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What happens when a valuer gets it wrong?

By law, trustees of sectional title schemes are obliged to obtain a replacement valuation every three years. This valuation must reflect the replacement cost of all structures and common areas for which the body corporate is responsible and serves to determine the sum insured.

Price vs. quality

Naturally, price plays a significant part when trustees appoint a valuer but experience and assurance are not always considered in equal measure. The unfortunate reality is that insurance valuations are susceptible to human error as they rely on the valuer’s personal experience and judgement.

How to screen a valuer

Trustees have a fiduciary duty to ensure that the body corporate is adequately insured and for that reason, prospective valuers must be thoroughly vetted. Aside from comparing fees, it is equally important to verify the valuer’s sectional title experience and professional assurance.

Here are some questions you might want to ask prospective valuers:

 1. Are you registered with the SA Council for the Property Valuers Profession (SACPVP)?

 2. How long have you been active in the sectional title industry?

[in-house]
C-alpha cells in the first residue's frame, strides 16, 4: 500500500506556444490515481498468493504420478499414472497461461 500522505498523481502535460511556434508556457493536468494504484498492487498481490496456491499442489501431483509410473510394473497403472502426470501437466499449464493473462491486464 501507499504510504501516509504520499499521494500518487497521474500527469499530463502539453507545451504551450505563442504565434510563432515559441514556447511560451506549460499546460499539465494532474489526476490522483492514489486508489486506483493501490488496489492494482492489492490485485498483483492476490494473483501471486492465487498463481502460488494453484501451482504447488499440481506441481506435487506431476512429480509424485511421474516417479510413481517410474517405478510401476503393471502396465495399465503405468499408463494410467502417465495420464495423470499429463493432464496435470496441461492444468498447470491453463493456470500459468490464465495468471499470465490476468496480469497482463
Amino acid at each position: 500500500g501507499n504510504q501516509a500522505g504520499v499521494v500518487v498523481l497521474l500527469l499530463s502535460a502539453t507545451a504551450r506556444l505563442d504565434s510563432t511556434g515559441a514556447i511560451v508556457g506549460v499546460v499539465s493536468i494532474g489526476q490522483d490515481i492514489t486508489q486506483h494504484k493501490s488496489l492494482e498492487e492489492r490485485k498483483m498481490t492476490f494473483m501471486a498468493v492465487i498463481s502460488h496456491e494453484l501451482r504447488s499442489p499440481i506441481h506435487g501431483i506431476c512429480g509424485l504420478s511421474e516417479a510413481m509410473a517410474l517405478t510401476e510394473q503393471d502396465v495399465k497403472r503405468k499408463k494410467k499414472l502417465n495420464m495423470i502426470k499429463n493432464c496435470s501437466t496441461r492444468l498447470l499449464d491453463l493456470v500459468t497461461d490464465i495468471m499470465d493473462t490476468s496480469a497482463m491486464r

3. How many complexes have you assessed over the past 12 months?

 4. How much professional indemnity insurance do you hold?

 5. What is your liability policy in the event of a claim against you?

What happens if the valuer makes a mistake?

If the body corporate should find itself underinsured as a result of an inaccurate valuation, it should be in a position to recover the shortfall from the valuer. Reputable valuers will hold sufficient professional indemnity insurance to back their liability in the case of an inaccurate valuation.

How much professional indemnity insurance is needed?

A valuer’s professional indemnity insurance should be proportional to the scale of the buildings they assess. As a rule of thumb, the valuer should hold at least 10% of the assessed insurance value and no less than R20 million when valuing community schemes, as these come in many different shapes and sizes. Without adequate professional indemnity insurance, the valuer will be unable to offer adequate liability to cover a sizeable shortfall. In this case, the affected body corporate members can turn to the trustees in their personal capacity to compensate the shortfall which may likely exceed the fee paid for the valuation.

To protect their own interests, trustees must consider a more holistic approach than just comparing the costs. By asking the five questions suggested above, trustees will find themselves in a stronger position to select a reputable valuer and stay out of harm’s way.

Is it really worth the personal risk just to save the body corporate a few rand?

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